Last year, Rachel Folds enrolled her then-4-year-old son Jameson into voluntary pre-kindergarten at Hands and Hearts in Motion Childcare Enrichment Center in Lakeland, a free educational program that helps ready children for full-blown kindergarten by teaching them letters, words, numbers, colors, and shapes, among many things.
“He learned how to count real high — more than I was expecting for VPK — and identify letters a lot better, also, along with just understanding of stories,” Folds said. “If you’ve given him a book, he can’t read word for word, but he could explain the whole story through every page.”
Jameson’s results are the kind that Polk County Public Schools Superintendent Fred Heid is hoping to see in coming years. He is proposing to expand the district’s early learning programs, particularly pre-kindergarten programs for 4-year-olds in schools throughout the district, which currently has a waiting list of 1,000 children. In the next few months, he is going to present to the School Board his plans for what he sees as a critical role in bringing up student test scores and helping to mold better behavior.
“It is no secret that VPK data clearly shows that students who attended VPK significantly outperform their counterparts in third-grade literacy,” Heid said.
Data that Heid provided showed third graders who attended a VPK program far outscored their peers who either attended but didn’t complete the program or for whom there is no record of them attending.
Test scores show that in the 2021-2022 school year, nearly 59% of third graders who attended VPK scored a level three out of five or higher on the state’s standardized test, which is considered a passing score. Only 41.3% of those who attended but didn’t complete the VPK program and 40.7% of those for whom there is no record of enrollment passed the test. The disparity continues school year after school year.
“The goal is to improve kindergarten readiness and 3rd-grade proficiency,” Heid said. “If we’re actually putting kids in kindergarten who’re not ready for kindergarten — don’t know their letters, don’t know their sounds, don’t know their numbers, — and have all these other needs potentially — have other social emotional behavioral disorders. If so, why are we wasting time and not addressing that from the age of three and up? We have a missed opportunity there.”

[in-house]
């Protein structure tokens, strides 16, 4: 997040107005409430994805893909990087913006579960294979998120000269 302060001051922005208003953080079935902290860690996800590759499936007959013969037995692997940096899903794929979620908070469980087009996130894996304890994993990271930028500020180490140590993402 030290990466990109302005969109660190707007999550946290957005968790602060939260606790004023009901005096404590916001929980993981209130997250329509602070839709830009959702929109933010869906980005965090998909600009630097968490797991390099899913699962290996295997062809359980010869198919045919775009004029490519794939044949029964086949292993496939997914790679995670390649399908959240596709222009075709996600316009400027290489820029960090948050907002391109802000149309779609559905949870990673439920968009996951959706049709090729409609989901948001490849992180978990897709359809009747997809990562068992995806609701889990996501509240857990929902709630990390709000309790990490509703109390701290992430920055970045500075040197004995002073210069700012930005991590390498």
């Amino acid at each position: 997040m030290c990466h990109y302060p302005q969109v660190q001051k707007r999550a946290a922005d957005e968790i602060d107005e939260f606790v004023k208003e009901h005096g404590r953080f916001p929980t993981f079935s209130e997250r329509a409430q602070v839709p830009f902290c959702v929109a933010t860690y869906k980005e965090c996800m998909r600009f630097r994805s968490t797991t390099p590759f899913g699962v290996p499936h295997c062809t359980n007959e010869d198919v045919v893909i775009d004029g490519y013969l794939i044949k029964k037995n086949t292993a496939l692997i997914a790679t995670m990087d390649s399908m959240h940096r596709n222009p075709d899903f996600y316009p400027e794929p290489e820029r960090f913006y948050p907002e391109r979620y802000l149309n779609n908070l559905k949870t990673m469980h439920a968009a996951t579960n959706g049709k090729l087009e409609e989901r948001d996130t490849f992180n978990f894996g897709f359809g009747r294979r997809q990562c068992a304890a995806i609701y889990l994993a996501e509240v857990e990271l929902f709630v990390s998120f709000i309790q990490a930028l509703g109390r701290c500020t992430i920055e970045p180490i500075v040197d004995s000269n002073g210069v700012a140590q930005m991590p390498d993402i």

He described readying children for kindergarten as having a domino effect — they will then succeed in kindergarten and be ready for first grade and succeed every year thereafter.
“Naturally, you’ll see your scores go up,” Heid said. “We have a tendency to wait ’til third grade. Well, that’s four years of learning that you have to help kids unlearn if they have bad habits. We’ve got to do a better job of getting at these issues earlier.”
Low test scores
Test scores show Polk County’s third-graders are struggling in both reading and math, with 58% failing the last of three reading exams given over the course of the school year last year. In math, third-graders did a little better, with 51% passing the last test.
According to the Florida Department of Education’s website, Florida was one of the first states in the country to offer free prekindergarten for all 4-year-olds, regardless of family income. Launched in 2005-06 during Gov. Jeb Bush’s tenure, more than 2.6 million children have since benefited from VPK. Data collected by the Florida Department of Education shows that children who participate in VPK are much more ready for kindergarten than children who do not participate in VPK.
Parents can select from one of several program options available in different educational settings, from private and public providers and specialized instructional services providers. To be eligible for VPK, children must live in Florida and be 4 years old on or before Sept. 1 of the current school year. Class sizes are not to exceed 11 students with a single lead instructor, or up to 20 students with a lead instructor and an assistant. And instructors must have a minimum of a Florida Child Care Professional credential.
According to startearly.org, “The first five years of a child’s life are the most important for healthy development and long-term well-being. A child’s brain develops faster from birth to age 5 than at any other time. Change the first five years and you change everything.”
According to a January 2022 report by Joan Lombardi, a leading early education advocate, health, learning and behavior are connected.
“Holistic child development requires an integration of these elements that transcends their parts; health affects learning, learning affects health, and social-emotional development affects them both,” Lombardi wrote.
But startearly.org said, “This critical development is in jeopardy for many children whose families lack access to quality early education and care…”
The group points out that research has proved time and again that quality early learning and care programs are “a smart investment. Economist James Heckman has demonstrated that early interventions can break the cycle of poverty for multiple generations. Parents do better. Children do better. And when those children become adults, their children also do better.”
Children who experience quality early learning and care programs:
- Are 25% more likely to graduate high school
- Are four times more likely to have completed a bachelor’s degree or higher
- Earn up to 25% more in wages as an adult
Early learning options